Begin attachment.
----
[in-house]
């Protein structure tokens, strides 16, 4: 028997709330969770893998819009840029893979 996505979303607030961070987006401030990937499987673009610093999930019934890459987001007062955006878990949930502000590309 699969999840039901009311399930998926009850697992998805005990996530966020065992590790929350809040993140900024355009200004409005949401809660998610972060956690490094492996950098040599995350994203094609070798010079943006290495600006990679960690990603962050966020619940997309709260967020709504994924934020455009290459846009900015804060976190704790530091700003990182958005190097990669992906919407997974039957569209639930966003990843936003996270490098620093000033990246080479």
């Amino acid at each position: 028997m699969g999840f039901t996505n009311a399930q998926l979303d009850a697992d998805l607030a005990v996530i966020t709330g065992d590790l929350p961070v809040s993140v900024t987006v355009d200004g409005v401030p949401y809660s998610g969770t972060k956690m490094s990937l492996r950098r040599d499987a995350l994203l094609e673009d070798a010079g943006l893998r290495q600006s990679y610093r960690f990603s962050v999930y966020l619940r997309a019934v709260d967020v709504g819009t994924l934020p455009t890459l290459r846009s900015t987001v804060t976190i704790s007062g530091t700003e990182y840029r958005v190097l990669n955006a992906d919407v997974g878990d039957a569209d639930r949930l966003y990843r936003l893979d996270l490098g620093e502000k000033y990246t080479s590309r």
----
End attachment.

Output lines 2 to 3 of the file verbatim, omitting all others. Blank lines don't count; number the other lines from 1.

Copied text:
């Protein structure tokens, strides 16, 4: 028997709330969770893998819009840029893979 996505979303607030961070987006401030990937499987673009610093999930019934890459987001007062955006878990949930502000590309 699969999840039901009311399930998926009850697992998805005990996530966020065992590790929350809040993140900024355009200004409005949401809660998610972060956690490094492996950098040599995350994203094609070798010079943006290495600006990679960690990603962050966020619940997309709260967020709504994924934020455009290459846009900015804060976190704790530091700003990182958005190097990669992906919407997974039957569209639930966003990843936003996270490098620093000033990246080479």
């Amino acid at each position: 028997m699969g999840f039901t996505n009311a399930q998926l979303d009850a697992d998805l607030a005990v996530i966020t709330g065992d590790l929350p961070v809040s993140v900024t987006v355009d200004g409005v401030p949401y809660s998610g969770t972060k956690m490094s990937l492996r950098r040599d499987a995350l994203l094609e673009d070798a010079g943006l893998r290495q600006s990679y610093r960690f990603s962050v999930y966020l619940r997309a019934v709260d967020v709504g819009t994924l934020p455009t890459l290459r846009s900015t987001v804060t976190i704790s007062g530091t700003e990182y840029r958005v190097l990669n955006a992906d919407v997974g878990d039957a569209d639930r949930l966003y990843r936003l893979d996270l490098g620093e502000k000033y990246t080479s590309r």